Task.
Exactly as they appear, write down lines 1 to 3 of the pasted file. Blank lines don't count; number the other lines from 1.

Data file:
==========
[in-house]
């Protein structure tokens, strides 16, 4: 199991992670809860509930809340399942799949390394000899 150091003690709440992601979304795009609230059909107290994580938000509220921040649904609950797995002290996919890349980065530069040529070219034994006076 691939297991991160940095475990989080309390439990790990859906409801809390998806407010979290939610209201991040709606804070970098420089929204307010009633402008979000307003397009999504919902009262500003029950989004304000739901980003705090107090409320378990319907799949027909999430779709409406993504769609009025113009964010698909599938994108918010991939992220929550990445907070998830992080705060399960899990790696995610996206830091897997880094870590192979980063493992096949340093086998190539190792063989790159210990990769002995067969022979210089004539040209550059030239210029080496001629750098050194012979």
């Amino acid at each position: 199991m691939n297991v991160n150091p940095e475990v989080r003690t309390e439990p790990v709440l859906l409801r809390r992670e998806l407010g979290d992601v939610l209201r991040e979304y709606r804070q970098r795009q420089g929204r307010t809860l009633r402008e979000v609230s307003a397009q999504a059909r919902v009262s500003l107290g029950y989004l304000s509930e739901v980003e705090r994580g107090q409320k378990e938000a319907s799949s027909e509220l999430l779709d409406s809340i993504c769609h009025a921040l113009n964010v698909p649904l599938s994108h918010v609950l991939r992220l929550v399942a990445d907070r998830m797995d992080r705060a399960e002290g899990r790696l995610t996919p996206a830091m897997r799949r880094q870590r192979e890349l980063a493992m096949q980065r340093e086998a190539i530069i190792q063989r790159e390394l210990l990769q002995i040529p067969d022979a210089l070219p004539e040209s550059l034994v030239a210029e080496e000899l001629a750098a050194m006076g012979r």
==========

[in-house]
């Protein structure tokens, strides 16, 4: 199991992670809860509930809340399942799949390394000899 150091003690709440992601979304795009609230059909107290994580938000509220921040649904609950797995002290996919890349980065530069040529070219034994006076 691939297991991160940095475990989080309390439990790990859906409801809390998806407010979290939610209201991040709606804070970098420089929204307010009633402008979000307003397009999504919902009262500003029950989004304000739901980003705090107090409320378990319907799949027909999430779709409406993504769609009025113009964010698909599938994108918010991939992220929550990445907070998830992080705060399960899990790696995610996206830091897997880094870590192979980063493992096949340093086998190539190792063989790159210990990769002995067969022979210089004539040209550059030239210029080496001629750098050194012979």
């Amino acid at each position: 199991m691939n297991v991160n150091p940095e475990v989080r003690t309390e439990p790990v709440l859906l409801r809390r992670e998806l407010g979290d992601v939610l209201r991040e979304y709606r804070q970098r795009q420089g929204r307010t809860l009633r402008e979000v609230s307003a397009q999504a059909r919902v009262s500003l107290g029950y989004l304000s509930e739901v980003e705090r994580g107090q409320k378990e938000a319907s799949s027909e509220l999430l779709d409406s809340i993504c769609h009025a921040l113009n964010v698909p649904l599938s994108h918010v609950l991939r992220l929550v399942a990445d907070r998830m797995d992080r705060a399960e002290g899990r790696l995610t996919p996206a830091m897997r799949r880094q870590r192979e890349l980063a493992m096949q980065r340093e086998a190539i530069i190792q063989r790159e390394l210990l990769q002995i040529p067969d022979a210089l070219p004539e040209s550059l034994v030239a210029e080496e000899l001629a750098a050194m006076g012979r």